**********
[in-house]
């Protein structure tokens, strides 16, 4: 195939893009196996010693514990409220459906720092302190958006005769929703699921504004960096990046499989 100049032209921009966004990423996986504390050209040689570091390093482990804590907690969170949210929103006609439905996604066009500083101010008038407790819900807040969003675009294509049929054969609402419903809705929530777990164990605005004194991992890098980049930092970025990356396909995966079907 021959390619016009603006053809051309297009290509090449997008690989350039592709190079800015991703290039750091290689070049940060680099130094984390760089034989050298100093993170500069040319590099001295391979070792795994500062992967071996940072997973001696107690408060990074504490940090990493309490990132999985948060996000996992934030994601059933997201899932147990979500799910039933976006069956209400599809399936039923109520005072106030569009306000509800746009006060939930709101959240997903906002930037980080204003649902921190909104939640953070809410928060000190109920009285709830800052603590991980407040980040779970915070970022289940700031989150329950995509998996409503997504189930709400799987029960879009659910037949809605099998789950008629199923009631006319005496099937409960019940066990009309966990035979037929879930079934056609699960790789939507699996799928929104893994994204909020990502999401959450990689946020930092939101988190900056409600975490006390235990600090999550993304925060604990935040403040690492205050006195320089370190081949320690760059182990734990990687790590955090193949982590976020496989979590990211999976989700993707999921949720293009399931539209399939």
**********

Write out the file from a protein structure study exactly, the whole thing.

[in-house]
């Protein structure tokens, strides 16, 4: 195939893009196996010693514990409220459906720092302190958006005769929703699921504004960096990046499989 100049032209921009966004990423996986504390050209040689570091390093482990804590907690969170949210929103006609439905996604066009500083101010008038407790819900807040969003675009294509049929054969609402419903809705929530777990164990605005004194991992890098980049930092970025990356396909995966079907 021959390619016009603006053809051309297009290509090449997008690989350039592709190079800015991703290039750091290689070049940060680099130094984390760089034989050298100093993170500069040319590099001295391979070792795994500062992967071996940072997973001696107690408060990074504490940090990493309490990132999985948060996000996992934030994601059933997201899932147990979500799910039933976006069956209400599809399936039923109520005072106030569009306000509800746009006060939930709101959240997903906002930037980080204003649902921190909104939640953070809410928060000190109920009285709830800052603590991980407040980040779970915070970022289940700031989150329950995509998996409503997504189930709400799987029960879009659910037949809605099998789950008629199923009631006319005496099937409960019940066990009309966990035979037929879930079934056609699960790789939507699996799928929104893994994204909020990502999401959450990689946020930092939101988190900056409600975490006390235990600090999550993304925060604990935040403040690492205050006195320089370190081949320690760059182990734990990687790590955090193949982590976020496989979590990211999976989700993707999921949720293009399931539209399939």